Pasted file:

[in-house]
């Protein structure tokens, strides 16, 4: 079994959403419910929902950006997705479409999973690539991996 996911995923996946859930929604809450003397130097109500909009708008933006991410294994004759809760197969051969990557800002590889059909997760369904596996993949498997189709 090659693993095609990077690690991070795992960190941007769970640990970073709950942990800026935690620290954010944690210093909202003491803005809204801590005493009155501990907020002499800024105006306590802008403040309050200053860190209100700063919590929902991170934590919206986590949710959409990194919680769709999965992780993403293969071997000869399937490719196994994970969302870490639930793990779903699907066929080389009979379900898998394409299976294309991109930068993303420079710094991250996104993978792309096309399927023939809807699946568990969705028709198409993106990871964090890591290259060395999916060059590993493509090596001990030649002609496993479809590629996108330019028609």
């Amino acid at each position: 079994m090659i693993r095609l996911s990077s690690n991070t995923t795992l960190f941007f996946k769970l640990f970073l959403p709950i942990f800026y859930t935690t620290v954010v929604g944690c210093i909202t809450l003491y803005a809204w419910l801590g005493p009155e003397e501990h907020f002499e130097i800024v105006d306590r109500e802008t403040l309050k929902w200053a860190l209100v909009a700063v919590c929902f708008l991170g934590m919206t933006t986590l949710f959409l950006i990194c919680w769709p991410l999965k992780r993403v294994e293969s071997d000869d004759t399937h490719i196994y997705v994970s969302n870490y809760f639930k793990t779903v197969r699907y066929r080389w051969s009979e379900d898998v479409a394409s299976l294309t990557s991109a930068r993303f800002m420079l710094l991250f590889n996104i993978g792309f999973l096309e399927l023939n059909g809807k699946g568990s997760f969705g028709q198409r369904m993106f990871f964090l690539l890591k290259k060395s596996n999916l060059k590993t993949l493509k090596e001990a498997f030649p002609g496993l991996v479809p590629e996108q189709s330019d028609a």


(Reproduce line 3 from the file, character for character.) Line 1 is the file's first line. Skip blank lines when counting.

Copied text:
């Amino acid at each position: 079994m090659i693993r095609l996911s990077s690690n991070t995923t795992l960190f941007f996946k769970l640990f970073l959403p709950i942990f800026y859930t935690t620290v954010v929604g944690c210093i909202t809450l003491y803005a809204w419910l801590g005493p009155e003397e501990h907020f002499e130097i800024v105006d306590r109500e802008t403040l309050k929902w200053a860190l209100v909009a700063v919590c929902f708008l991170g934590m919206t933006t986590l949710f959409l950006i990194c919680w769709p991410l999965k992780r993403v294994e293969s071997d000869d004759t399937h490719i196994y997705v994970s969302n870490y809760f639930k793990t779903v197969r699907y066929r080389w051969s009979e379900d898998v479409a394409s299976l294309t990557s991109a930068r993303f800002m420079l710094l991250f590889n996104i993978g792309f999973l096309e399927l023939n059909g809807k699946g568990s997760f969705g028709q198409r369904m993106f990871f964090l690539l890591k290259k060395s596996n999916l060059k590993t993949l493509k090596e001990a498997f030649p002609g496993l991996v479809p590629e996108q189709s330019d028609a």